Remembering Dr Graham Ducasse
Adapted from Hilton College Old Boys
It was with deep sadness that we learned of the passing of a most loved and respected Ikey old boy, Dr Graham Desmond Ducasse (1974 – 1977), on 26 March 2018 after a brave battle with cancer. We pass on our heartfelt condolences to Sandi, Michael, Robyn, Peter, David and Dr Ducasse’s extended family.
Graham was a school prefect at Hilton College, where he received prizes for Biology and Physical Education; played Rugby for the First XV; was a member of the Afrikaans Debating Society Committee; and the President of the Scientific Society. He later became Chairman of the Pietermaritzburg and Inland Natal Science Society of South Africa, and also served as the Secretary of the Natural History Society.
Graham’s passion for Science and Biology brought him to the University of Cape Town, where he studied between 1974 and 1981, reading for a BSc degree in Zoology and Physics, followed by an MBChB. He later specialised in Paediatrics and during the course of his career became a specialist in neonatal medicine.
Graham spent the past 16 years as Principal Specialist Neonatologist and Head of the Clinical Unit, NICU at Grey’s Hospital in Pietermaritzburg which is affiliated to the University of KwaZulu-Natal. He facilitated the Neonatal Resuscitation Module as part of a nationally standardised programme known as Essential Steps in Managing Obstetric Emergencies (ESMOE).
Graham co-authored several research articles and is cited almost 30 times in related research publications. Graham was also the doctor and deputy leader of one of the South African Antarctic expeditions during the 1980s.
In the best way we know how, we remember Graham through the word’s and anecdotes of his closest friends and old teammates:
Graham was a great team man and always gave 100%. He was the only player to not fall for the famous HO dummy. In fact, he simply tackled HO without the ball!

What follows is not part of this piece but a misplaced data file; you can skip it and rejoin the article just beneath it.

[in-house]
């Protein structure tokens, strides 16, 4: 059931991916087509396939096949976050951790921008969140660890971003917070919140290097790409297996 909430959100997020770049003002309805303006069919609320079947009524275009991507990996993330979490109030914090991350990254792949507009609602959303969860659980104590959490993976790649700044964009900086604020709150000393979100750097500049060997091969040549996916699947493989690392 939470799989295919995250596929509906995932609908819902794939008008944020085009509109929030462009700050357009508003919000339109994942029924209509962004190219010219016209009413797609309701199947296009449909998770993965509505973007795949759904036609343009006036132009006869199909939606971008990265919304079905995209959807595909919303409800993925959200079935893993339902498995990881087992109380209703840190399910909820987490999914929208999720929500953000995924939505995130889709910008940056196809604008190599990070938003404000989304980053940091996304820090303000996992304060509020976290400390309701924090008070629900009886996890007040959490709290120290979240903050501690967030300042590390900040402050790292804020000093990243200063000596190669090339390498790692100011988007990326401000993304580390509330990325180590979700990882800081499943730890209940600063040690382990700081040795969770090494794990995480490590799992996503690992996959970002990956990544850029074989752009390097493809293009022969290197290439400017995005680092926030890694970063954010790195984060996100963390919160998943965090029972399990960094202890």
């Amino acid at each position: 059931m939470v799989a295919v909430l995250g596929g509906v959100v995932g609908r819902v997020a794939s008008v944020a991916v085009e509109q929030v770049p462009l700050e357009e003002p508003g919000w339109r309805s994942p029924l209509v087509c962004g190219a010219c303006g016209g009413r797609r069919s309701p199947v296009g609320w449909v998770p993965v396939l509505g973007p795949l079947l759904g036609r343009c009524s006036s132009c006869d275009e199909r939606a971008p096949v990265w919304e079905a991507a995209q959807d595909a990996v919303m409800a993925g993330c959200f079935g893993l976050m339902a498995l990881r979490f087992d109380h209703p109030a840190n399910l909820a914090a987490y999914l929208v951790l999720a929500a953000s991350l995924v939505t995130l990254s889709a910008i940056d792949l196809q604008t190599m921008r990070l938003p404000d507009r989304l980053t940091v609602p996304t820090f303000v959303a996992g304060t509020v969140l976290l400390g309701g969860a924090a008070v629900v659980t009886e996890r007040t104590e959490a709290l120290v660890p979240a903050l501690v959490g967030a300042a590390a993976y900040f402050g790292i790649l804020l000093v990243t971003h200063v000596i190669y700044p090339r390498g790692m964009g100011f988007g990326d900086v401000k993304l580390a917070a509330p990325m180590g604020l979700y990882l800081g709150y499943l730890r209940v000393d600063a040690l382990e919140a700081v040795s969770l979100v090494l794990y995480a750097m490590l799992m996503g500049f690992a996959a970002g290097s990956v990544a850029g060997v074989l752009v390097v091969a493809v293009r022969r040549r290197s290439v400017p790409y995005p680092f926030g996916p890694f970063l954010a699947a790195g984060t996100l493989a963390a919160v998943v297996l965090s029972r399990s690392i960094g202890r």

Graham, our helter skelter 100% energetic all passion “Baardman”, what a wonderful team man.
I played against him in many practices and ultimately took his place in the 1st XV. As you say he boxed above his weight and when he ran into you there were arms, legs and body all hitting you at the same time.
Eduard le Roux Horn
Very sad news indeed; especially since we were talking about his broken collar bone at Oranjemund just the other night with Gus. I won’t forget him – firstly he passed the ball to me in our game for Gus’s 2nd’s in 76 against Bellville and I scored the best try of my entire career; secondly Strydom always referred to him as ‘daai Baard’. As Rob said, a guy who gave it everything and a great teammate. .
Dr Christopher Hugo-Hamman
I recall especially his furious arm and elbow movements when caught with the ball and still standing represented a danger to the tackler and more so, to the supportive varsity players. And when in full flight, his enviable long hair flowing behind him… In his other life as a paediatrician he made a significant and progressive impact on child health in KZN.
This is very sad news indeed. I remember Graham’s tenacity as a rugby player and of course, the on-field danger that he presented to friend and foe alike! He was a great team man and a true Ikey warrior who always punched well above his weight. I’m sure that he will be sorely missed by a wide circle of friends, professional acquaintances and family. My abiding memory of him is of a great guy who epitomised the spirit of camaraderie that was the hallmark of our time at UCT.